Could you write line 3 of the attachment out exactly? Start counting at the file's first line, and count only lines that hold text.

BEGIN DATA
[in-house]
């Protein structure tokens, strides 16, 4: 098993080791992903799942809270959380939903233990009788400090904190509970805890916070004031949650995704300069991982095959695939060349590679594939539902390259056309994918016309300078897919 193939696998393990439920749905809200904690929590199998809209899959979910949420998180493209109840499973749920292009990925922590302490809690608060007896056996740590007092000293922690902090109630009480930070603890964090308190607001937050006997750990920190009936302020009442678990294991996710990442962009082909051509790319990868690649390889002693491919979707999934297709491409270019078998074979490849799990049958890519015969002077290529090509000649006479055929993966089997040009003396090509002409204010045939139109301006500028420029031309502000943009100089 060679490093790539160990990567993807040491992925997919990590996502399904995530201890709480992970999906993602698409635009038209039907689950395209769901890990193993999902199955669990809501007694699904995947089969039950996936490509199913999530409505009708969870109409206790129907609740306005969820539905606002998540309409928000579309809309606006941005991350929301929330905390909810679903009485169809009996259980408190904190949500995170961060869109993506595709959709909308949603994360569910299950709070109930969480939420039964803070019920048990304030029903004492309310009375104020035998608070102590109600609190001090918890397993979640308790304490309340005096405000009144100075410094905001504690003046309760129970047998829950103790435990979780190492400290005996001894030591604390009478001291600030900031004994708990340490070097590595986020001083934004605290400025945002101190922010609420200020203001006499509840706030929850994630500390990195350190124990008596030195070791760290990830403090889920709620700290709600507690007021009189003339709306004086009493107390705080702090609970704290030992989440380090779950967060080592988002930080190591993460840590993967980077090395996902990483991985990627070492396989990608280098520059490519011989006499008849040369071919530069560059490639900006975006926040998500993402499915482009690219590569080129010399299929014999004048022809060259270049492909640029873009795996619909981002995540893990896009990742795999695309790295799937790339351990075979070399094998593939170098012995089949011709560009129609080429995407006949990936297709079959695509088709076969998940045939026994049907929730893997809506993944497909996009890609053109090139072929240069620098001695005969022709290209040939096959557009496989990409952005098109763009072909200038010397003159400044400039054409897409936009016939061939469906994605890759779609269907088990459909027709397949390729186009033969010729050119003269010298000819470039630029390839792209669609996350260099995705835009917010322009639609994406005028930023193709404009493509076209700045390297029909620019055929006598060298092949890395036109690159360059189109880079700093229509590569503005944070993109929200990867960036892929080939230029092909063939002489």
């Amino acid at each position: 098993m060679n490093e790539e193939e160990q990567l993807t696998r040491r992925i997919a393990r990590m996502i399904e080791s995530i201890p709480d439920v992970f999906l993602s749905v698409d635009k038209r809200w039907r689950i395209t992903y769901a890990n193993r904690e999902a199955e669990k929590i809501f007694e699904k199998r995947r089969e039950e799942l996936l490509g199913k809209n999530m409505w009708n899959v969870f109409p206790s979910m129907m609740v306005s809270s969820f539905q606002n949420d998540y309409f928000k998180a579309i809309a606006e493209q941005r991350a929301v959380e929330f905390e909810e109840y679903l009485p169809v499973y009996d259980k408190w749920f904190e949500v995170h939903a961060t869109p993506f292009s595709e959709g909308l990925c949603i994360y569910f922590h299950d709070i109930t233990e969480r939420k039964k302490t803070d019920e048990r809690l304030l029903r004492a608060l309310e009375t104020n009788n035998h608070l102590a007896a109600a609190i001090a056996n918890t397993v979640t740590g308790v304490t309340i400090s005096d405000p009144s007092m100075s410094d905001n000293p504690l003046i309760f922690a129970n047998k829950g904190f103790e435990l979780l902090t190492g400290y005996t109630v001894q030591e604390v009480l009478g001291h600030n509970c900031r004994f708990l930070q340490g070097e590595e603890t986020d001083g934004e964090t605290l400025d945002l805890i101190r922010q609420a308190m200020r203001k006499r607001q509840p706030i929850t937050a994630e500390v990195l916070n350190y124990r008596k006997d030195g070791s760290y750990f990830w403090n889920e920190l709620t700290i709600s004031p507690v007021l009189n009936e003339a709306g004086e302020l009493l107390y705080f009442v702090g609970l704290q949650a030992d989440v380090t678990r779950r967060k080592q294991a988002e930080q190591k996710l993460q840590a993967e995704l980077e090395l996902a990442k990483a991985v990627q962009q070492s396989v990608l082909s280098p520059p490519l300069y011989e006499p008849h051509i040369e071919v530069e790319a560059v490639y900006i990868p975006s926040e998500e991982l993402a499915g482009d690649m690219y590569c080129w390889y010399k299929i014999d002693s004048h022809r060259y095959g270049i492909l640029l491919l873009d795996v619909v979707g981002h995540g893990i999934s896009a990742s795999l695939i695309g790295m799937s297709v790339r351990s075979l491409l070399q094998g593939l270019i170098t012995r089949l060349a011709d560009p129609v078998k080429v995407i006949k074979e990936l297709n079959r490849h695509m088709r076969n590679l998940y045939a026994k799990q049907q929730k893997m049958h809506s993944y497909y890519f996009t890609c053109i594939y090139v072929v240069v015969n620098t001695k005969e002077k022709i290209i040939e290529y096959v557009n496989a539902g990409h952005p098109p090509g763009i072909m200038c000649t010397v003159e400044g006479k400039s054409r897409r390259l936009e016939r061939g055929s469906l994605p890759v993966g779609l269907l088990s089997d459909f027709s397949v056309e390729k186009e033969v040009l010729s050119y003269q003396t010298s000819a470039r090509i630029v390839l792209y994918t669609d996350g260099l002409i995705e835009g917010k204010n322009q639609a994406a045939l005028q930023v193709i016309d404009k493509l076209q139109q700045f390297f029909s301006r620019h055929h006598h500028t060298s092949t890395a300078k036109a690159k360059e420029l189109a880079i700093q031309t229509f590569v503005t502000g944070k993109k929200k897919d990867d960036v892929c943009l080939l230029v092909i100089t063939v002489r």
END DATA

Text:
């Amino acid at each position: 098993m060679n490093e790539e193939e160990q990567l993807t696998r040491r992925i997919a393990r990590m996502i399904e080791s995530i201890p709480d439920v992970f999906l993602s749905v698409d635009k038209r809200w039907r689950i395209t992903y769901a890990n193993r904690e999902a199955e669990k929590i809501f007694e699904k199998r995947r089969e039950e799942l996936l490509g199913k809209n999530m409505w009708n899959v969870f109409p206790s979910m129907m609740v306005s809270s969820f539905q606002n949420d998540y309409f928000k998180a579309i809309a606006e493209q941005r991350a929301v959380e929330f905390e909810e109840y679903l009485p169809v499973y009996d259980k408190w749920f904190e949500v995170h939903a961060t869109p993506f292009s595709e959709g909308l990925c949603i994360y569910f922590h299950d709070i109930t233990e969480r939420k039964k302490t803070d019920e048990r809690l304030l029903r004492a608060l309310e009375t104020n009788n035998h608070l102590a007896a109600a609190i001090a056996n918890t397993v979640t740590g308790v304490t309340i400090s005096d405000p009144s007092m100075s410094d905001n000293p504690l003046i309760f922690a129970n047998k829950g904190f103790e435990l979780l902090t190492g400290y005996t109630v001894q030591e604390v009480l009478g001291h600030n509970c900031r004994f708990l930070q340490g070097e590595e603890t986020d001083g934004e964090t605290l400025d945002l805890i101190r922010q609420a308190m200020r203001k006499r607001q509840p706030i929850t937050a994630e500390v990195l916070n350190y124990r008596k006997d030195g070791s760290y750990f990830w403090n889920e920190l709620t700290i709600s004031p507690v007021l009189n009936e003339a709306g004086e302020l009493l107390y705080f009442v702090g609970l704290q949650a030992d989440v380090t678990r779950r967060k080592q294991a988002e930080q190591k996710l993460q840590a993967e995704l980077e090395l996902a990442k990483a991985v990627q962009q070492s396989v990608l082909s280098p520059p490519l300069y011989e006499p008849h051509i040369e071919v530069e790319a560059v490639y900006i990868p975006s926040e998500e991982l993402a499915g482009d690649m690219y590569c080129w390889y010399k299929i014999d002693s004048h022809r060259y095959g270049i492909l640029l491919l873009d795996v619909v979707g981002h995540g893990i999934s896009a990742s795999l695939i695309g790295m799937s297709v790339r351990s075979l491409l070399q094998g593939l270019i170098t012995r089949l060349a011709d560009p129609v078998k080429v995407i006949k074979e990936l297709n079959r490849h695509m088709r076969n590679l998940y045939a026994k799990q049907q929730k893997m049958h809506s993944y497909y890519f996009t890609c053109i594939y090139v072929v240069v015969n620098t001695k005969e002077k022709i290209i040939e290529y096959v557009n496989a539902g990409h952005p098109p090509g763009i072909m200038c000649t010397v003159e400044g006479k400039s054409r897409r390259l936009e016939r061939g055929s469906l994605p890759v993966g779609l269907l088990s089997d459909f027709s397949v056309e390729k186009e033969v040009l010729s050119y003269q003396t010298s000819a470039r090509i630029v390839l792209y994918t669609d996350g260099l002409i995705e835009g917010k204010n322009q639609a994406a045939l005028q930023v193709i016309d404009k493509l076209q139109q700045f390297f029909s301006r620019h055929h006598h500028t060298s092949t890395a300078k036109a690159k360059e420029l189109a880079i700093q031309t229509f590569v503005t502000g944070k993109k929200k897919d990867d960036v892929c943009l080939l230029v092909i100089t063939v002489r």